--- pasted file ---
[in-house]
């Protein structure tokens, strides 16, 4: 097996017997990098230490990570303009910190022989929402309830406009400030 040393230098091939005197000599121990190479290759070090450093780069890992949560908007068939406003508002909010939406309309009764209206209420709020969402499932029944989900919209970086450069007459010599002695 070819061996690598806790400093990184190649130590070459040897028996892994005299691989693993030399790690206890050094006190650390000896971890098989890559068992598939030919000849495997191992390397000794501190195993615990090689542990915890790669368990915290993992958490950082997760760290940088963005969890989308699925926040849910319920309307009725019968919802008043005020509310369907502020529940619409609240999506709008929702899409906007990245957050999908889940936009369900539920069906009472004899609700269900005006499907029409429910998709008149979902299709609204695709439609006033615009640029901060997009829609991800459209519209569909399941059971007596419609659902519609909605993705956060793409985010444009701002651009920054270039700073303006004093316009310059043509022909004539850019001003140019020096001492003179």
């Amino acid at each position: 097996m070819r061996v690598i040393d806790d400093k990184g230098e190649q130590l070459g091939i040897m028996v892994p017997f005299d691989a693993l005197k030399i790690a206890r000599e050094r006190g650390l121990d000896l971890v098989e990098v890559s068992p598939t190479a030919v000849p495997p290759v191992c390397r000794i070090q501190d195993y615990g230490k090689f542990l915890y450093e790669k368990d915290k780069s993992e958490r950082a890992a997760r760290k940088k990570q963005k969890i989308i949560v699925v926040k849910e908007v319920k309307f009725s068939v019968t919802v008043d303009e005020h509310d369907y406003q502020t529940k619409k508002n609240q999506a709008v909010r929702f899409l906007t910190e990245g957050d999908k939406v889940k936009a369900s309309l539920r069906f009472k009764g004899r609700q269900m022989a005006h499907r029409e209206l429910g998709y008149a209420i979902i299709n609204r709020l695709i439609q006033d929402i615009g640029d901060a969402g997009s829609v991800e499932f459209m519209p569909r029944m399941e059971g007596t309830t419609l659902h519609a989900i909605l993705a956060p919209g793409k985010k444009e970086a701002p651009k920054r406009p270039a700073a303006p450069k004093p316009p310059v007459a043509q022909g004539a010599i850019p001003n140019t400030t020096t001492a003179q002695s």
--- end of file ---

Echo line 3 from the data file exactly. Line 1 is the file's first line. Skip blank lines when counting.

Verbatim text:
């Amino acid at each position: 097996m070819r061996v690598i040393d806790d400093k990184g230098e190649q130590l070459g091939i040897m028996v892994p017997f005299d691989a693993l005197k030399i790690a206890r000599e050094r006190g650390l121990d000896l971890v098989e990098v890559s068992p598939t190479a030919v000849p495997p290759v191992c390397r000794i070090q501190d195993y615990g230490k090689f542990l915890y450093e790669k368990d915290k780069s993992e958490r950082a890992a997760r760290k940088k990570q963005k969890i989308i949560v699925v926040k849910e908007v319920k309307f009725s068939v019968t919802v008043d303009e005020h509310d369907y406003q502020t529940k619409k508002n609240q999506a709008v909010r929702f899409l906007t910190e990245g957050d999908k939406v889940k936009a369900s309309l539920r069906f009472k009764g004899r609700q269900m022989a005006h499907r029409e209206l429910g998709y008149a209420i979902i299709n609204r709020l695709i439609q006033d929402i615009g640029d901060a969402g997009s829609v991800e499932f459209m519209p569909r029944m399941e059971g007596t309830t419609l659902h519609a989900i909605l993705a956060p919209g793409k985010k444009e970086a701002p651009k920054r406009p270039a700073a303006p450069k004093p316009p310059v007459a043509q022909g004539a010599i850019p001003n140019t400030t020096t001492a003179q002695s």